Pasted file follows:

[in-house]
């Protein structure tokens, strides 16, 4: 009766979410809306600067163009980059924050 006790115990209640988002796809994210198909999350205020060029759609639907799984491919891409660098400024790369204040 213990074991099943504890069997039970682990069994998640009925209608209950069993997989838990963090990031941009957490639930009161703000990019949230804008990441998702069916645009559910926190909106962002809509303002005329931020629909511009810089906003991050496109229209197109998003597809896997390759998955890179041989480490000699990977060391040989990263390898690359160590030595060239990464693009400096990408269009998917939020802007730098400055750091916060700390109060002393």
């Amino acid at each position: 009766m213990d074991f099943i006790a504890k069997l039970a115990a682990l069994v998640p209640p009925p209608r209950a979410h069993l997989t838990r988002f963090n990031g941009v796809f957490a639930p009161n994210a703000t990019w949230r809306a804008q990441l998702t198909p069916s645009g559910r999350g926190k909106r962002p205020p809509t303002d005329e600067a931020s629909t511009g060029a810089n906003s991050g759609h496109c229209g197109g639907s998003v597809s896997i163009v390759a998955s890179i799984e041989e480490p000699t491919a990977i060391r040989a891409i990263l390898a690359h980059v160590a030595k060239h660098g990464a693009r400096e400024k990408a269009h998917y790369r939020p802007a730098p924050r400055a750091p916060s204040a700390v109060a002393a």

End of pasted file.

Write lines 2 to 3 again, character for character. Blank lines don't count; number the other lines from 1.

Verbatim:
């Protein structure tokens, strides 16, 4: 009766979410809306600067163009980059924050 006790115990209640988002796809994210198909999350205020060029759609639907799984491919891409660098400024790369204040 213990074991099943504890069997039970682990069994998640009925209608209950069993997989838990963090990031941009957490639930009161703000990019949230804008990441998702069916645009559910926190909106962002809509303002005329931020629909511009810089906003991050496109229209197109998003597809896997390759998955890179041989480490000699990977060391040989990263390898690359160590030595060239990464693009400096990408269009998917939020802007730098400055750091916060700390109060002393």
């Amino acid at each position: 009766m213990d074991f099943i006790a504890k069997l039970a115990a682990l069994v998640p209640p009925p209608r209950a979410h069993l997989t838990r988002f963090n990031g941009v796809f957490a639930p009161n994210a703000t990019w949230r809306a804008q990441l998702t198909p069916s645009g559910r999350g926190k909106r962002p205020p809509t303002d005329e600067a931020s629909t511009g060029a810089n906003s991050g759609h496109c229209g197109g639907s998003v597809s896997i163009v390759a998955s890179i799984e041989e480490p000699t491919a990977i060391r040989a891409i990263l390898a690359h980059v160590a030595k060239h660098g990464a693009r400096e400024k990408a269009h998917y790369r939020p802007a730098p924050r400055a750091p916060s204040a700390v109060a002393a």